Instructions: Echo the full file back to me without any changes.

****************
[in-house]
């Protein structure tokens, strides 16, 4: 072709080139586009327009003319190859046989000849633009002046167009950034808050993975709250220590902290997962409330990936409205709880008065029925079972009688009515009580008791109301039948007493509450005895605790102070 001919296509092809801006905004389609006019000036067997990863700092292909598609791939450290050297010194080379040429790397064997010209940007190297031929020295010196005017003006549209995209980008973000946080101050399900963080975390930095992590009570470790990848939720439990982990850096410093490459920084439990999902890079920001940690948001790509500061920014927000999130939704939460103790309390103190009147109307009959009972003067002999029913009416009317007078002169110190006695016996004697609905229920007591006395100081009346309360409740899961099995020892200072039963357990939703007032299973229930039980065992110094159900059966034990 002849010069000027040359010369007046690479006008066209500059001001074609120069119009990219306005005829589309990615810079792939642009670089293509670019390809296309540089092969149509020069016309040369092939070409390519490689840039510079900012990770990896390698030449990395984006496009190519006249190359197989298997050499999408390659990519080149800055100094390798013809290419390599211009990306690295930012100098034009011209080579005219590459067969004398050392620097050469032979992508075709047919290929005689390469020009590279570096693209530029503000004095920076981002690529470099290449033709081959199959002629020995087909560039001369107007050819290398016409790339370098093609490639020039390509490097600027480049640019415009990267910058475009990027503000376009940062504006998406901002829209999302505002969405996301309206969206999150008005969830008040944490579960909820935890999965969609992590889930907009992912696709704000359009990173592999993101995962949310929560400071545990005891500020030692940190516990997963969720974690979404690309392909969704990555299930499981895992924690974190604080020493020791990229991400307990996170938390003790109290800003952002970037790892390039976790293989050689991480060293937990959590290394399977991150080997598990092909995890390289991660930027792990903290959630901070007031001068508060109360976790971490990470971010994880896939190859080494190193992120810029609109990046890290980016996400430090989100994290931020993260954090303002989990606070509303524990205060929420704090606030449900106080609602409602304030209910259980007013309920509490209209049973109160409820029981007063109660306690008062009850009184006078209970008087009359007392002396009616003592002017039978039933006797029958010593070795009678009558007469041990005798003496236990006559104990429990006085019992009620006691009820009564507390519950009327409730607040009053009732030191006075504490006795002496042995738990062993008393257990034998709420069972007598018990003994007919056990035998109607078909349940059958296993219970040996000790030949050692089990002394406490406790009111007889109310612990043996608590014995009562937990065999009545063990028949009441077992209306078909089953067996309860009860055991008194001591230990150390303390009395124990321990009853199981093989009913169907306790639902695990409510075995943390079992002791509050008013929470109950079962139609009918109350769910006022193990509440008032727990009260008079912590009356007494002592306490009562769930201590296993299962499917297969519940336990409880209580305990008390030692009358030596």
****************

[in-house]
């Protein structure tokens, strides 16, 4: 072709080139586009327009003319190859046989000849633009002046167009950034808050993975709250220590902290997962409330990936409205709880008065029925079972009688009515009580008791109301039948007493509450005895605790102070 001919296509092809801006905004389609006019000036067997990863700092292909598609791939450290050297010194080379040429790397064997010209940007190297031929020295010196005017003006549209995209980008973000946080101050399900963080975390930095992590009570470790990848939720439990982990850096410093490459920084439990999902890079920001940690948001790509500061920014927000999130939704939460103790309390103190009147109307009959009972003067002999029913009416009317007078002169110190006695016996004697609905229920007591006395100081009346309360409740899961099995020892200072039963357990939703007032299973229930039980065992110094159900059966034990 002849010069000027040359010369007046690479006008066209500059001001074609120069119009990219306005005829589309990615810079792939642009670089293509670019390809296309540089092969149509020069016309040369092939070409390519490689840039510079900012990770990896390698030449990395984006496009190519006249190359197989298997050499999408390659990519080149800055100094390798013809290419390599211009990306690295930012100098034009011209080579005219590459067969004398050392620097050469032979992508075709047919290929005689390469020009590279570096693209530029503000004095920076981002690529470099290449033709081959199959002629020995087909560039001369107007050819290398016409790339370098093609490639020039390509490097600027480049640019415009990267910058475009990027503000376009940062504006998406901002829209999302505002969405996301309206969206999150008005969830008040944490579960909820935890999965969609992590889930907009992912696709704000359009990173592999993101995962949310929560400071545990005891500020030692940190516990997963969720974690979404690309392909969704990555299930499981895992924690974190604080020493020791990229991400307990996170938390003790109290800003952002970037790892390039976790293989050689991480060293937990959590290394399977991150080997598990092909995890390289991660930027792990903290959630901070007031001068508060109360976790971490990470971010994880896939190859080494190193992120810029609109990046890290980016996400430090989100994290931020993260954090303002989990606070509303524990205060929420704090606030449900106080609602409602304030209910259980007013309920509490209209049973109160409820029981007063109660306690008062009850009184006078209970008087009359007392002396009616003592002017039978039933006797029958010593070795009678009558007469041990005798003496236990006559104990429990006085019992009620006691009820009564507390519950009327409730607040009053009732030191006075504490006795002496042995738990062993008393257990034998709420069972007598018990003994007919056990035998109607078909349940059958296993219970040996000790030949050692089990002394406490406790009111007889109310612990043996608590014995009562937990065999009545063990028949009441077992209306078909089953067996309860009860055991008194001591230990150390303390009395124990321990009853199981093989009913169907306790639902695990409510075995943390079992002791509050008013929470109950079962139609009918109350769910006022193990509440008032727990009260008079912590009356007494002592306490009562769930201590296993299962499917297969519940336990409880209580305990008390030692009358030596």